"We really haven't changed our strategy from day one," Gasaway says. "What differentiates us is that we're pretty long-term oriented. All of our holdings stay in the fund three to five years."

Todd McCallister, manager of the Heritage Mid Cap Stock A Fund, admits that even his firm wasn't immune to the technology boom. Over the past three to four years, he says, the only analysts hired by his firm have specialized in technology. The fund closed 2000 with a 19.5% gain and was up 8.66% as of June 22.

He hasn't shunned technology, but he hasn't embraced it, either. McCallister says high projected growth rates are not mandatory for a company to become a fund holding. Good management and financials are the priority, he says. "We buy companies, not growth rates," he says.

That's why companies he considers some of his best holdings have a projected earnings growth rate of 7% to 9% per year. These include companies such as Commonwealth Telephone, a small, ruraltelephonecompanythat McCallister considers solid because it is one of the companies exempt from the deregulation mandated in the U.S. Telecommunications Act of 1996. Another solid holding, he says, is Apogent Technologies Inc., a maker of lab equipment that has been growing through acquisition. A key reason McCallister owns Apogent stock: About 20% of its product line is related to the emerging genomics industry. Low debt is another company attribute.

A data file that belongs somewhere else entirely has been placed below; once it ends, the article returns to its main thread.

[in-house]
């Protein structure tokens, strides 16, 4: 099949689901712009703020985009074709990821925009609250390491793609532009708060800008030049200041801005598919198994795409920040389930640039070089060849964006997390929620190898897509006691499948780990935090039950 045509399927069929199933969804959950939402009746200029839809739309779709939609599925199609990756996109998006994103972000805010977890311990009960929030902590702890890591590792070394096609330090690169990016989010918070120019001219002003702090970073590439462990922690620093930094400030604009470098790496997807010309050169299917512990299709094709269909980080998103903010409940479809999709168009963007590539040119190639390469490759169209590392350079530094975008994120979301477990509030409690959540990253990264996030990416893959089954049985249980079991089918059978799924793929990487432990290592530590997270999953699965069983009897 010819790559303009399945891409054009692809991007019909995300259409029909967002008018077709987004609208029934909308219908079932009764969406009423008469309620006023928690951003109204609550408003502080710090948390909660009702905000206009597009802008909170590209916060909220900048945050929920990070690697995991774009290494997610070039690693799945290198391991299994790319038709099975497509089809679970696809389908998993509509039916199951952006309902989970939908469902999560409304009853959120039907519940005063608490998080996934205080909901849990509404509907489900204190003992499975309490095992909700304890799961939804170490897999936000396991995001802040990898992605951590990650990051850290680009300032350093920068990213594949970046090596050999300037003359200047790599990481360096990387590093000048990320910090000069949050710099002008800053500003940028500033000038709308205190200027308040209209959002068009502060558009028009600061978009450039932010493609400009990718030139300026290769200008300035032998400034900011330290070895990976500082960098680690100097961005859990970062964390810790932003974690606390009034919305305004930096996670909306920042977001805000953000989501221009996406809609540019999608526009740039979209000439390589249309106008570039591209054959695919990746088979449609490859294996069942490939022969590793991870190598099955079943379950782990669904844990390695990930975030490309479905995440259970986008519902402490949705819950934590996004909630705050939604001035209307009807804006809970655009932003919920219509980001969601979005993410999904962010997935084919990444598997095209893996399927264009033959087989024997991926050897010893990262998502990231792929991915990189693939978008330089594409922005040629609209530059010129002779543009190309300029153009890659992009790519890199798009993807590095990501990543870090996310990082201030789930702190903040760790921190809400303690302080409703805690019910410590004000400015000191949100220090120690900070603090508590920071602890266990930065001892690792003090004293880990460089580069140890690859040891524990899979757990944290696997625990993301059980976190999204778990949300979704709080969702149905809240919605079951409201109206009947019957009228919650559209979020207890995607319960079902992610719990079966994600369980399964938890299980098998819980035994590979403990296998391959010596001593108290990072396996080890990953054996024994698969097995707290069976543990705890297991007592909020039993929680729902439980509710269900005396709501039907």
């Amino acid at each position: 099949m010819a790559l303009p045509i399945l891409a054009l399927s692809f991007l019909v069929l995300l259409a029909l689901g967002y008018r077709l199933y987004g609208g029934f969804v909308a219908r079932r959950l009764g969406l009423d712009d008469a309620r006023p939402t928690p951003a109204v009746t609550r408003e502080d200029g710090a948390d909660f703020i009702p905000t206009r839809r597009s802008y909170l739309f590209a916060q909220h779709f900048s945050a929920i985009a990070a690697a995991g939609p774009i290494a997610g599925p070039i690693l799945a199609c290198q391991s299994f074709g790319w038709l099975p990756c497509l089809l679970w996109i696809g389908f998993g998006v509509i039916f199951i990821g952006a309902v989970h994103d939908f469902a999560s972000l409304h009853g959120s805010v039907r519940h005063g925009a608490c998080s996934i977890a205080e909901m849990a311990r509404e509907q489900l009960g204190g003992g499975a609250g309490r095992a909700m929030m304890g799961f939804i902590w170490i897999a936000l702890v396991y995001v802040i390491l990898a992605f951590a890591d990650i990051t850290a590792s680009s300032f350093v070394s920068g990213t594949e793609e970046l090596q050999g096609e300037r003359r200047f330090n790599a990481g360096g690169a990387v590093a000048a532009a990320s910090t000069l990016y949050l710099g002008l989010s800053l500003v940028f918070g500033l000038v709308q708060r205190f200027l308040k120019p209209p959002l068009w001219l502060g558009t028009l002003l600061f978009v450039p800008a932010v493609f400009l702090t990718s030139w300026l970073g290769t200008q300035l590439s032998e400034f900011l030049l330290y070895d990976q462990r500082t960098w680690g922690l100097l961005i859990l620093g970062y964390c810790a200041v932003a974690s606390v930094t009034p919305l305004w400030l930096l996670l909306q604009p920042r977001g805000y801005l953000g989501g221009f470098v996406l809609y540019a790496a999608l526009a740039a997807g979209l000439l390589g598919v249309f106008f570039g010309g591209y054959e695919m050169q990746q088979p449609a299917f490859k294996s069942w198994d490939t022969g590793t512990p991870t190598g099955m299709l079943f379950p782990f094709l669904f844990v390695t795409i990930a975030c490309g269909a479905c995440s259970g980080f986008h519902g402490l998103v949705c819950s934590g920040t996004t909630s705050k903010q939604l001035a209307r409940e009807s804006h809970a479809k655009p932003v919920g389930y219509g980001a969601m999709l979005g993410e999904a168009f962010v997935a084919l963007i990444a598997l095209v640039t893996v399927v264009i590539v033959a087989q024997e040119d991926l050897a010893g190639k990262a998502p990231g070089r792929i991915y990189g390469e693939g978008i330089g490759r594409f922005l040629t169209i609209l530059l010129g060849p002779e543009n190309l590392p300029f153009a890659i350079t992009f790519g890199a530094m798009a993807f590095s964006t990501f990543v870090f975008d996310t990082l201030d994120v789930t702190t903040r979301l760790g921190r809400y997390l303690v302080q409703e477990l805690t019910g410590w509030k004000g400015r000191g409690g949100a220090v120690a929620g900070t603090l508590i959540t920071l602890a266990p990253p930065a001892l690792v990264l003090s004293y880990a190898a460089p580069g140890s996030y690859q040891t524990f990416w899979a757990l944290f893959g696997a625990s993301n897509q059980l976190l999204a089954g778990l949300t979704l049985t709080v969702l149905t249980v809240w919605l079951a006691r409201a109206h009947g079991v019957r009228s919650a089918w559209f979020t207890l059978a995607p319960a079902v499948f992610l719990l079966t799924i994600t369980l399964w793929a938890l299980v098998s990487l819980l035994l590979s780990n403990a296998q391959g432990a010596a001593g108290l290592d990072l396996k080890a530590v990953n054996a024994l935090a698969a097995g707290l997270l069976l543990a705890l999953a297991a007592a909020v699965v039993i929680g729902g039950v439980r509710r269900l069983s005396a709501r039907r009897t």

"They've done nothing but pay cash for their acquisitions," he says. "In the go-go '90s, they never once issued any equity. Their attitude was, 'Why give equity value to other people? We'll keep it for ourselves.'"

McCallister believes that too many growth managers ignored the concept of diversification and are now paying the price. "It seems that investors have a frame of reference, and it's sometimes slow to change," he says. "Diversification in this environment is very smart. I question almost anybody who wants to load up."

Many investors forgot that technology historically has been a cyclical business, says Gerald W. Peterson, manager of the Westcore Select Fund, which focuses on mid-cap growth equities.

The boom of the 1990s was fueled by a flurry of capital spending that is unlikely to be repeated any time soon. "We're not going to see 20% returns for a long, long time I think," Peterson says, adding that the worst may not be over. "I think the valuations are way too high. The numbers are going to continue to get worse."